Saturday, August 5, 2017
BIGGER THAN LIFE--by Linden Malki
King David was a man who knew and loved God; a strong man who had, as we all do, amazingly good sides, and less-than- good sides.
We see him first coming in from the fields, where he has been shepherding his father's flocks. Samuel the prophet was led to anoint him as being called of God. He was recommended to Saul as a musician, when Saul was having attacks of depression. He became Saul's armor-bearer, and after his defeat of Goliath, a leader in Saul's army, the best friend of Saul's son Jonathan, and eventually Saul's son-in-law. Everything appeared to be going his way.
Success has its dark side--David was so successful that Saul became worried that David was going to take over the kingdom, and tried to kill him. David, on the advice of Jonathan, fled for his life. He spent the next several years in exile, moving around in remote hiding places, accompanied by men who had also left their homes or were unhappy with Saul's leadership. There were several times that David could have killed Saul, but each time he refrained, saying that Saul was still God's appointed King.
One thing we know about David is that he was a gifted musician and poet, and about half of our book of Psalms are credited to David. There is a group of them from this period of being on the run from Saul, and we see David's faith and confidence in God overcoming the discouragement and fear of his situation, as we see in others his thanksgiving and prayers that grew out of other events in his life, the good and the bad.
Saul eventually finds himself in a full-scale war with the Philistines, a group of sea people who had migrated to the coast adjoining Judah over the previous several hundred years. (They are the source of the name that came to be used for the whole area: Palestine.) He and his son Jonathan were killed, we have David's lament for them in II Samuel 1.:19-27.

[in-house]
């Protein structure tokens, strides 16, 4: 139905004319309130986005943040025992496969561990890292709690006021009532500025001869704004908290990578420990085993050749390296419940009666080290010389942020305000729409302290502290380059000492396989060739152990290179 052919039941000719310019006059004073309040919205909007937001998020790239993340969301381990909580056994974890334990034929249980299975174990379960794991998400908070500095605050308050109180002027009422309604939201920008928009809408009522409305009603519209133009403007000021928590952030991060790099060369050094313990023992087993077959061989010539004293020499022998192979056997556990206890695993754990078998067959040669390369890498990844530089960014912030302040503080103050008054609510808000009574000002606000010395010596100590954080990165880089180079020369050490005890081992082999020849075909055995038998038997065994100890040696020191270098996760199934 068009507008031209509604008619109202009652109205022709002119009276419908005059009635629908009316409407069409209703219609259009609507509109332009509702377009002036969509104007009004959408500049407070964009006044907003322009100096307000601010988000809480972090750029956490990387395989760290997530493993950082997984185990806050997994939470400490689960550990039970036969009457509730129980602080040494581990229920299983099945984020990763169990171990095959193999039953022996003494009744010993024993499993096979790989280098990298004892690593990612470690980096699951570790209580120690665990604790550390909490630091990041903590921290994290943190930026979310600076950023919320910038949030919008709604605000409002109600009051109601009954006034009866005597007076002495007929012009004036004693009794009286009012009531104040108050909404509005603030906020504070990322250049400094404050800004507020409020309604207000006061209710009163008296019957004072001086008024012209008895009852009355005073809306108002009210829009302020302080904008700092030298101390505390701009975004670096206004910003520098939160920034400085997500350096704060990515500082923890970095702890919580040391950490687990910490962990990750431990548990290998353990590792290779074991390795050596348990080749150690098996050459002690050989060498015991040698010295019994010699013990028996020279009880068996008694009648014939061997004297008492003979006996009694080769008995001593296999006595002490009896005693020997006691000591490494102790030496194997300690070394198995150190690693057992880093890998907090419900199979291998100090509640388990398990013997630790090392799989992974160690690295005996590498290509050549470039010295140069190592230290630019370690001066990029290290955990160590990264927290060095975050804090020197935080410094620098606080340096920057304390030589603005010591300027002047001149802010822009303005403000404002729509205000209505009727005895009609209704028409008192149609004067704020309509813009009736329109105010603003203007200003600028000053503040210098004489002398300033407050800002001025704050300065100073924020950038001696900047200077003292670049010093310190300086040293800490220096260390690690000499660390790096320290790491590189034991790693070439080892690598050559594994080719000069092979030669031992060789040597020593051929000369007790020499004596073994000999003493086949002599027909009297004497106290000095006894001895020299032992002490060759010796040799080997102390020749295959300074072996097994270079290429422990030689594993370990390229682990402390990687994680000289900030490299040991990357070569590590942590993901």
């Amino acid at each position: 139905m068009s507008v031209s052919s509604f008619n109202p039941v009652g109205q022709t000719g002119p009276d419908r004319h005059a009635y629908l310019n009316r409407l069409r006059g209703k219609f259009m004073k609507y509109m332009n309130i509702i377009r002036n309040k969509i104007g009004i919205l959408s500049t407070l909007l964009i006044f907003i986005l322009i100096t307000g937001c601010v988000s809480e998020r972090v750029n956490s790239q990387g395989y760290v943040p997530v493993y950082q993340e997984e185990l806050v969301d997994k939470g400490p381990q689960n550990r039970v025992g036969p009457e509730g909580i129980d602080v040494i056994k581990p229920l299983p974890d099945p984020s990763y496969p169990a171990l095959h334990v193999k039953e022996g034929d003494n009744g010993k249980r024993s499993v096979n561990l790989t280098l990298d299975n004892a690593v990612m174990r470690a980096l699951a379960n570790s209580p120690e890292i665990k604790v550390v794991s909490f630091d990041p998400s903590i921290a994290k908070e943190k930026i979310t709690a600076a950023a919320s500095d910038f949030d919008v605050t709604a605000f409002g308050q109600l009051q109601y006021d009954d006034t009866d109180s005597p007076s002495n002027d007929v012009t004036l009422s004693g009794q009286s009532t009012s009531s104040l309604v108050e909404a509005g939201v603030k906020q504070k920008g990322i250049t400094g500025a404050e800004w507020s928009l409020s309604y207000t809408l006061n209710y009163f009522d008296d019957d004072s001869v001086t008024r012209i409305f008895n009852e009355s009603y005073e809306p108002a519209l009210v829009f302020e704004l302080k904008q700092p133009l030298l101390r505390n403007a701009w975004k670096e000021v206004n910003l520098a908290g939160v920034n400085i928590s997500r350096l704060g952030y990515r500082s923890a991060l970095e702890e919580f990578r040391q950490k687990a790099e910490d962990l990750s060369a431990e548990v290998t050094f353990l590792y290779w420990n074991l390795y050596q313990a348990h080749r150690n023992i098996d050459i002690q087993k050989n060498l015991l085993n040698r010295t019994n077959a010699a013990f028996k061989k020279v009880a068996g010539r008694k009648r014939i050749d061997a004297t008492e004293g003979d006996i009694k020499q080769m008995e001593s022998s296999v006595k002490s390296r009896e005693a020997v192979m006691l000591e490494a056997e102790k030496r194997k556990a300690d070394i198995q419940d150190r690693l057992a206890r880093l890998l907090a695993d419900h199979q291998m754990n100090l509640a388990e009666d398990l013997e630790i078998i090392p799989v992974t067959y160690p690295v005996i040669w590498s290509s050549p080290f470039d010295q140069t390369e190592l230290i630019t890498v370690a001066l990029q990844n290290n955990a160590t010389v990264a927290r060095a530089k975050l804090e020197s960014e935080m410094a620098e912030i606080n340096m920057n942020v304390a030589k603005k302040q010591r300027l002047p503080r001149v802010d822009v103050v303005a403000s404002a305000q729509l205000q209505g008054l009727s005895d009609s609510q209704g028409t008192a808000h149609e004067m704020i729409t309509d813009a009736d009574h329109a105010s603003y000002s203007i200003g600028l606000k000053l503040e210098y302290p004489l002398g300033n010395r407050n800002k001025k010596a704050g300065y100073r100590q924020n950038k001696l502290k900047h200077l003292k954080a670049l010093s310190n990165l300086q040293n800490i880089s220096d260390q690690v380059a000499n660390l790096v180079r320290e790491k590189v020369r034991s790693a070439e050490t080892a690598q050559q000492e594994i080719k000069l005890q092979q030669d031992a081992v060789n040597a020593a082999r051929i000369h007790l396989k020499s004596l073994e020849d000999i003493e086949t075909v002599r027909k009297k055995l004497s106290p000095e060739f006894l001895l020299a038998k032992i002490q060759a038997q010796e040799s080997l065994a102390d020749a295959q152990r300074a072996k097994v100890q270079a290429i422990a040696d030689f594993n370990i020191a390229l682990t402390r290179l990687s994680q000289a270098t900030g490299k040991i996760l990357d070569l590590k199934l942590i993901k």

On God's instructions, David went to Hebron, the central city of tribal area of Judah, and was anointed King of Judah by the local leaders. After seven years of political and military strife and the death of Saul's surviving son Ishbaal, David became the king of the northern tribal federation of Israel, after which he conquered the fortress city of Jerusalem (which was not part of the Judah/Israelite territory at this time, but was in a strategic central location), and had the Ark of the Covenant brought to Jerusalem. He expanded and fortified the city, subdued the Philistines, Moabites, and most of the other surrounding tribes, as far as the Euphrates River, but not the Ammonites on the east side of the Jordan.
And then things didn't go so well. His family was a mess. He blew it with the Bathsheba affair, had his oldest son Amnon killed by his brother Absalom for the rape of Absalom's sister , and then Absalom led a revolt against David and David had to flee the city. David's army was able to put it down, but Absalom was killed and David grieved over that until his general Joab chewed him out for showing more concern for a criminally rebellious son than the supporters that had saved his kingdom. David has left us a great legacy of both heroism and mistakes, but he never lost his faith in God, and was willing to repent when confronted with his sins. The Psalms we have from his life have been called "The Gospel of the Old Testament", for the number of times he makes prophetic statements that are part of the lead-in to the Messiah, who is also said to be the Son of David. David shows us that we don't have to be perfect; we do need to be humble and honest about what we do. And always he shows an amazing faith and dependence and obedience to God--which has inspired people for 3000 years, and is still as fresh as the young man who started out as a shepherd,became the Shepherd of the Kingdoms of Judah and Israel, and the ancestor of Jesus.